The growing wave of digitization in power grids is bringing increased reliance on information and communication technologies (ICT) for the operation of the grid. Such cyber–physical power systems (CPPS) involve the interaction of the physics of the power grid with the performance of other engineered systems, such as communications and time-synchronization. To understand the interplay of such interactions, experimentation is required. However, there are very limited opportunities to perform experiments on actual CPPS systems, due to safety and security concerns. Nevertheless, the demand for more functionalities on cyber components will continue to rise, and thus, other means to understand CPPS behavior for design, implementation and testing are needed. To address this gap, a real-time simulator-based power system laboratory was implemented with the objective of facilitating experiments involving precision timing and communication networking systems which are coupled with power grid models running in real-time. These are integrated in three layers: (a) Precise Timing Layer, (b) Communication/Network Layer, and (c) Electrical Component Layer. This paper reports on detailed experiments performed on the precision timing and communication layers of the laboratory. It shows how to couple the different layers together, and how to conduct experiments to tamper with both the precision timing and communication layers, along with their interactions with the simulated grid. Finally, the paper shows how to validate the Quality of Service (QoS) rules implemented in virtual local area networks (VLANs) in the laboratory environment when using different power system communication protocols.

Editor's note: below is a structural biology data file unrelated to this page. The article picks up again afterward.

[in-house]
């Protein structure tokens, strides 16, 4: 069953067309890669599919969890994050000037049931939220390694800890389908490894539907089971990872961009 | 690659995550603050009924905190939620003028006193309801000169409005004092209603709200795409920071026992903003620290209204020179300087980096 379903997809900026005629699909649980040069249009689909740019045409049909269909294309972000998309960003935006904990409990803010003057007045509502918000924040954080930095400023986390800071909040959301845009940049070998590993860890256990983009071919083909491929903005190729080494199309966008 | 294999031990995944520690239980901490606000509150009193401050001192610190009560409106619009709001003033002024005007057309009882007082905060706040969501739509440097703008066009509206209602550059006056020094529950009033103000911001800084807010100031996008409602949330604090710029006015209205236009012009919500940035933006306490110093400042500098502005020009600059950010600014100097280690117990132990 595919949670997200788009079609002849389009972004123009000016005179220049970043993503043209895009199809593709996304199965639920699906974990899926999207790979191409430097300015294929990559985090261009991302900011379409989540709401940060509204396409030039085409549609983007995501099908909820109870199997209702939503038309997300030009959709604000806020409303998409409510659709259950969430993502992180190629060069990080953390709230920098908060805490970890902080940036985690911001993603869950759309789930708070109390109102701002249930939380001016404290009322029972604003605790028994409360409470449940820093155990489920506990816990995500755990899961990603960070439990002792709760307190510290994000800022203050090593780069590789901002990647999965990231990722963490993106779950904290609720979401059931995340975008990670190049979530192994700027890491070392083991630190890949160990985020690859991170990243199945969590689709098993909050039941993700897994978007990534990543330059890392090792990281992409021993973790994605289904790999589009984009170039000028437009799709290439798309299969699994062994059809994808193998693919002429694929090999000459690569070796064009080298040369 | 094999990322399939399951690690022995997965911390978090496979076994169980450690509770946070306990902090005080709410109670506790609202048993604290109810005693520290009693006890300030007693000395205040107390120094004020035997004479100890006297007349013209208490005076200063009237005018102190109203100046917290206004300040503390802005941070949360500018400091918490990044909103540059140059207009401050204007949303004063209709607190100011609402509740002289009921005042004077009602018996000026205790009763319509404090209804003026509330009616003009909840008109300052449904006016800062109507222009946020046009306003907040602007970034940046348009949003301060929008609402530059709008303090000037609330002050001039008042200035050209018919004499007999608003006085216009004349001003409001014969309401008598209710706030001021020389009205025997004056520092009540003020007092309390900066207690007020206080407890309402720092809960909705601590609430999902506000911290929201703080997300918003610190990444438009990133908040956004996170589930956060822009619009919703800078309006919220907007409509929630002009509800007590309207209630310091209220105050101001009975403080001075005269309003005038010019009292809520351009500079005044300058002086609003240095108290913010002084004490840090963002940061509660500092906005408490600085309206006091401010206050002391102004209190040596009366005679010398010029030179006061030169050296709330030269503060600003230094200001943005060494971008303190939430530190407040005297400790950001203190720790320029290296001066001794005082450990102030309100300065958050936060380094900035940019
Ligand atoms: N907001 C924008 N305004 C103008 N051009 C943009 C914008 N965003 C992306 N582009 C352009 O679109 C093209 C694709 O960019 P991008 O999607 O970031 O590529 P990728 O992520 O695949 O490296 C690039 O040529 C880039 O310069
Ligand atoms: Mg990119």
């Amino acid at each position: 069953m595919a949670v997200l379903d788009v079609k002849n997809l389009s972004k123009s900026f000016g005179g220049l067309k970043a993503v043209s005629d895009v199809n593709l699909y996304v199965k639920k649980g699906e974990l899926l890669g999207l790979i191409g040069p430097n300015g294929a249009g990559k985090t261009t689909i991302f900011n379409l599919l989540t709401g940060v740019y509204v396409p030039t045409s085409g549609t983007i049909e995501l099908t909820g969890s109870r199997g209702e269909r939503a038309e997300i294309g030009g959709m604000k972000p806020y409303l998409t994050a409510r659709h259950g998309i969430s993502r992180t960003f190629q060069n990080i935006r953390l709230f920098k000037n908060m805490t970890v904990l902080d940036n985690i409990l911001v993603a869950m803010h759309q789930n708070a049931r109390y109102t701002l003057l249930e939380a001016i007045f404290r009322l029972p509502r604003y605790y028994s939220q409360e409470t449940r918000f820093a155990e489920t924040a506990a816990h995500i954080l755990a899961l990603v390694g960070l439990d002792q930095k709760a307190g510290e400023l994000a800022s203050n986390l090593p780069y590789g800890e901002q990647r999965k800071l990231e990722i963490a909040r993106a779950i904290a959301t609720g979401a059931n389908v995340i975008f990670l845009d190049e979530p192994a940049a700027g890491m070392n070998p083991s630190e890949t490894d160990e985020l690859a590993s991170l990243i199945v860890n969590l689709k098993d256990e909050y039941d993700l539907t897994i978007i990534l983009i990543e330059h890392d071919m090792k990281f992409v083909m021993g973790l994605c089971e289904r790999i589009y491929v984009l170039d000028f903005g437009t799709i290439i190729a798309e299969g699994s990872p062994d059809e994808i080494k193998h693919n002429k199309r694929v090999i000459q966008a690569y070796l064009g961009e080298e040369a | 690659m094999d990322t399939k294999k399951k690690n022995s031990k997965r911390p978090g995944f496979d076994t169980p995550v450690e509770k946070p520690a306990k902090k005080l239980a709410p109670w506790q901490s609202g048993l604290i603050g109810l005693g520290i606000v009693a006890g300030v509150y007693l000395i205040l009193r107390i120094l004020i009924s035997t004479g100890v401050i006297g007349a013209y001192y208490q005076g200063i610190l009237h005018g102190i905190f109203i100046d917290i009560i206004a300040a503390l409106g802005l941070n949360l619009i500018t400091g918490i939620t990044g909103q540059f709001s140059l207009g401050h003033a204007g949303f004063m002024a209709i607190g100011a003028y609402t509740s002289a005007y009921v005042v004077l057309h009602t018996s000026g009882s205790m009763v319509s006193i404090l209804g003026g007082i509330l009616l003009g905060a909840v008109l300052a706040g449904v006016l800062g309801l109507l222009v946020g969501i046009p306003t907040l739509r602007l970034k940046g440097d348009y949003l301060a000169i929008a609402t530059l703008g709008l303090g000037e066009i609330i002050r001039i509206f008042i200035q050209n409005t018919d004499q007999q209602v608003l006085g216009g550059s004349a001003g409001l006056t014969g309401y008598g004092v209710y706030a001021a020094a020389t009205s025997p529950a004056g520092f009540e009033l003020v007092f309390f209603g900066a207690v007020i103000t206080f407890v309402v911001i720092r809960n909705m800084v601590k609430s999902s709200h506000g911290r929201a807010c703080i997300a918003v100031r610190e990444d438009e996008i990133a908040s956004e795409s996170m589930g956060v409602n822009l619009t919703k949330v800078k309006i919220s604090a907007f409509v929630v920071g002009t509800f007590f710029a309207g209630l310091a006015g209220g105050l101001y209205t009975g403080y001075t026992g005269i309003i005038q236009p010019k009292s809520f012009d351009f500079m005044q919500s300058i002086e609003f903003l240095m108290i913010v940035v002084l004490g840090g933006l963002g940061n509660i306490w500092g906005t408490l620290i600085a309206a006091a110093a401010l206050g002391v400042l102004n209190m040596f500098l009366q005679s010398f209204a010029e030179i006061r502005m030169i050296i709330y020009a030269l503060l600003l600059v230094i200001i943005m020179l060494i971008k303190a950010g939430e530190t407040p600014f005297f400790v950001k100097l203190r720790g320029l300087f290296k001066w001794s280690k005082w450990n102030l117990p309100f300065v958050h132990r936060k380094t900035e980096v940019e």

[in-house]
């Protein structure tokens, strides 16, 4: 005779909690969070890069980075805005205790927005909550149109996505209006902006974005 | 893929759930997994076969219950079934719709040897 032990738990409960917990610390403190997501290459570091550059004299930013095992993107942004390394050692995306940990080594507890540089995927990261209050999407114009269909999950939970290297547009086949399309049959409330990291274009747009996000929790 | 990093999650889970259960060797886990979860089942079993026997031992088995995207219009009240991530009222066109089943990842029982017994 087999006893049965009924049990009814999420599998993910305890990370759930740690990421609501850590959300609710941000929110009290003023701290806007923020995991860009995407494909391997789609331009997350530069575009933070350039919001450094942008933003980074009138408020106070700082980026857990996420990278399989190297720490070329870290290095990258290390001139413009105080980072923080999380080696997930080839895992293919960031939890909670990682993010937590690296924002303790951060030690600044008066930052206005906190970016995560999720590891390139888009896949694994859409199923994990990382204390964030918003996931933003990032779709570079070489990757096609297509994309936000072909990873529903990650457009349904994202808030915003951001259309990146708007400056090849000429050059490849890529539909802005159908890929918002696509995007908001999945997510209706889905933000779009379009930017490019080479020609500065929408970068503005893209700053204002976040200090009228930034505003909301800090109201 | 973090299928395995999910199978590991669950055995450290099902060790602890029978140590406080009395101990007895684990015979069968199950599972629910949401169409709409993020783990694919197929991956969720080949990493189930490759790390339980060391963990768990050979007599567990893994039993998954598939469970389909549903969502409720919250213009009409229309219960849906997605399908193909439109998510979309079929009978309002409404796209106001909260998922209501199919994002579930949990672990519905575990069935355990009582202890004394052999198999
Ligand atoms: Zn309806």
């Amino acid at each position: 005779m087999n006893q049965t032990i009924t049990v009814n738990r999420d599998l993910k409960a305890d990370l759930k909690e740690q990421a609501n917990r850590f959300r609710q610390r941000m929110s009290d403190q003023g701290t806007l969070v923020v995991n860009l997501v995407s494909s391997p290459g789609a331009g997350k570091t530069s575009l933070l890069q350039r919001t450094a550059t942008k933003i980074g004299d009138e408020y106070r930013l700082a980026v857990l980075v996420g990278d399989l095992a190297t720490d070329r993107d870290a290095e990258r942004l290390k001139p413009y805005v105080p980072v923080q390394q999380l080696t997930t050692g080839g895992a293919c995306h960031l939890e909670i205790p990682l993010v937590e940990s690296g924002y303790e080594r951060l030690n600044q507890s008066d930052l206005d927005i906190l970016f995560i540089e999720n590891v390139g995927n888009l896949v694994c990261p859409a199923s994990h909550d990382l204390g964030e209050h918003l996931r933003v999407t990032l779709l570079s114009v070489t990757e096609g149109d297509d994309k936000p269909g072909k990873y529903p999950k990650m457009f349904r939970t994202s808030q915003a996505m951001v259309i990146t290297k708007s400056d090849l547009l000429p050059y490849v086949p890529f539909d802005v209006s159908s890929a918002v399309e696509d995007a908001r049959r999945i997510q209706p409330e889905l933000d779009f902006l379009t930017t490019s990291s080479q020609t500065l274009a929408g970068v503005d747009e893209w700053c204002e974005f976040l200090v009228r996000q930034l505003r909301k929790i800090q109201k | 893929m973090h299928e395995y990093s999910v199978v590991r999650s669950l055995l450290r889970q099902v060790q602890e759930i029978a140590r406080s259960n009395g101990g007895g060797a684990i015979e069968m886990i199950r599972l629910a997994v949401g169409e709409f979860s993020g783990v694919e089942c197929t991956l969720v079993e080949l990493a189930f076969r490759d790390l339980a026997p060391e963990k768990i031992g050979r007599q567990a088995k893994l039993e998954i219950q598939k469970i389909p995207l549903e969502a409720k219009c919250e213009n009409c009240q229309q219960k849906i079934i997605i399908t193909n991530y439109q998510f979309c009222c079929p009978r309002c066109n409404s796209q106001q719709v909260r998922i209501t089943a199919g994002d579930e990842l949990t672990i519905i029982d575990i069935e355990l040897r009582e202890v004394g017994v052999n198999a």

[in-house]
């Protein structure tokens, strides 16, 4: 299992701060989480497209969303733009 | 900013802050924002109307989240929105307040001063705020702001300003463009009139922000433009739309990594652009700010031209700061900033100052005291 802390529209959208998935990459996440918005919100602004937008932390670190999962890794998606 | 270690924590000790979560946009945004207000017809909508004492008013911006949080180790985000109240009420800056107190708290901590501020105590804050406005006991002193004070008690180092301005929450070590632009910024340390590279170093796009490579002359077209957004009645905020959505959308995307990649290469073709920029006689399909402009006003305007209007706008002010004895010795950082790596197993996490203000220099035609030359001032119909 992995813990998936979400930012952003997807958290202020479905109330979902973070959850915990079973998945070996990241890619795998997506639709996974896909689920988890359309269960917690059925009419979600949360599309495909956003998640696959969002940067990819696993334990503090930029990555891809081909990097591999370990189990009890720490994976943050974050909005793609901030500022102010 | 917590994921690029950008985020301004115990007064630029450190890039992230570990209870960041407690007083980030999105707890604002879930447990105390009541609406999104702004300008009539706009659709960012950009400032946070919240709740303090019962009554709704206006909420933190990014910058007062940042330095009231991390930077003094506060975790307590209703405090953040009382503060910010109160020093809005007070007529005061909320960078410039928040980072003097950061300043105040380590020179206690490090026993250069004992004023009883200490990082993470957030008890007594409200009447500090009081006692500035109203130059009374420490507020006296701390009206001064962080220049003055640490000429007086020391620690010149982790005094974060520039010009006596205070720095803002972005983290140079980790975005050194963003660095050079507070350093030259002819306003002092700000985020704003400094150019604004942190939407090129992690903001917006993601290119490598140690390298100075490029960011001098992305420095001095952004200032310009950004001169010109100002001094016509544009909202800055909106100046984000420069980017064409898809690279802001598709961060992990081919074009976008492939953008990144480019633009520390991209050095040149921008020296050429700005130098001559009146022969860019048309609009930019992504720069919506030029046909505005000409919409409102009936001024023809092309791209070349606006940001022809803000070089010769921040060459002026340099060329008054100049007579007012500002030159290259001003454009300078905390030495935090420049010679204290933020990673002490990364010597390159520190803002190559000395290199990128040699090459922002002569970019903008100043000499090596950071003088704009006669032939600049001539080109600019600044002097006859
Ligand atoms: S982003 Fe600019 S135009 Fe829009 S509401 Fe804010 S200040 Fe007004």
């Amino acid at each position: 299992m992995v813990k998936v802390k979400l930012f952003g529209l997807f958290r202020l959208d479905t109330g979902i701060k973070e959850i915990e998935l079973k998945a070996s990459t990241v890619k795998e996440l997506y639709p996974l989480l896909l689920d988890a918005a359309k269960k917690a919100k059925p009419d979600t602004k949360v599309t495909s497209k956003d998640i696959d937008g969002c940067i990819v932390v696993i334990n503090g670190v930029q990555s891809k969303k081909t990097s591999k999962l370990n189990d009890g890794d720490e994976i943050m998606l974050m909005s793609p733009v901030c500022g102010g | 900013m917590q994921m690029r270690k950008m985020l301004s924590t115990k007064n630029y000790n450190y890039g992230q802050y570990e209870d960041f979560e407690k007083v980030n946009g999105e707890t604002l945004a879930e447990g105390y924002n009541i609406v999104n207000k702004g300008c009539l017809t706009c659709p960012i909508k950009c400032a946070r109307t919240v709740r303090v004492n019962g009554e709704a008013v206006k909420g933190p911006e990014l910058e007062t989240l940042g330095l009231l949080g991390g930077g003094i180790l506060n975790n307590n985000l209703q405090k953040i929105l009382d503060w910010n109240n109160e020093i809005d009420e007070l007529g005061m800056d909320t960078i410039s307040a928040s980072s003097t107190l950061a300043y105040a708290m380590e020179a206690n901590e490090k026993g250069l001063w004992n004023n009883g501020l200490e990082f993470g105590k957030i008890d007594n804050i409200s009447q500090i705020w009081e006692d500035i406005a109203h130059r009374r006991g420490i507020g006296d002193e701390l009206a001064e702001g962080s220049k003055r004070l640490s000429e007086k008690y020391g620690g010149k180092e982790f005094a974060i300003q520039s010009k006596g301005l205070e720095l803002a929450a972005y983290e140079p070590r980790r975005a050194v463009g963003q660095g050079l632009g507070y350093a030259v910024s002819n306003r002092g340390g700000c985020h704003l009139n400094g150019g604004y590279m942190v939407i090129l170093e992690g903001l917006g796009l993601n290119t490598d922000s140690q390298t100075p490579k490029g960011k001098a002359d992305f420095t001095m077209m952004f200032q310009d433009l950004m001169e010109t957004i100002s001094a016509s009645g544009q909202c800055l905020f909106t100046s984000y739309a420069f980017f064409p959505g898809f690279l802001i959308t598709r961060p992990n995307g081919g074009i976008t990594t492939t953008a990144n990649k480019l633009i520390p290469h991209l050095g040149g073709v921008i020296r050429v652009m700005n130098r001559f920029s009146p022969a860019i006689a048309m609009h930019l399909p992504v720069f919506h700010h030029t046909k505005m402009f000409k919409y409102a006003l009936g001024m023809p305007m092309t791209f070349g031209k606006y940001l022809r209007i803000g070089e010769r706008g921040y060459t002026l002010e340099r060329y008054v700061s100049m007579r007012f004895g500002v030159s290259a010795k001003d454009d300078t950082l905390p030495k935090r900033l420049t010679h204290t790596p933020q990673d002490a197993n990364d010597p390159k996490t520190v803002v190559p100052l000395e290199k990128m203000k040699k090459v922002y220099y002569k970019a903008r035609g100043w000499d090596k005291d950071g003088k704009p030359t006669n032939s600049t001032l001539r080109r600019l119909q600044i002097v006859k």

Bibliographical noteKAUST Repository Item: Exported on 2022-05-25
Acknowledgements: This research was funded in part by the New York State Energy Research and Development Authority (NYSERDA), United States under agreement numbers 137948, and 149165; in part by the Engineering Research Center Program of the National Science Foundation and the Department of Energy under Award EEC-1041877, in part by the CURENT Industry Partnership Program, in part by the Center of Excellence for NEOM Research at King Abdullah University of Science and Technology, Saudi Arabia, and in part by Dominion Energy.
This publication acknowledges KAUST support, but has no KAUST affiliated authors.
ASJC Scopus subject areas
- Renewable Energy, Sustainability and the Environment
- Energy Engineering and Power Technology
- Control and Systems Engineering
- Electrical and Electronic Engineering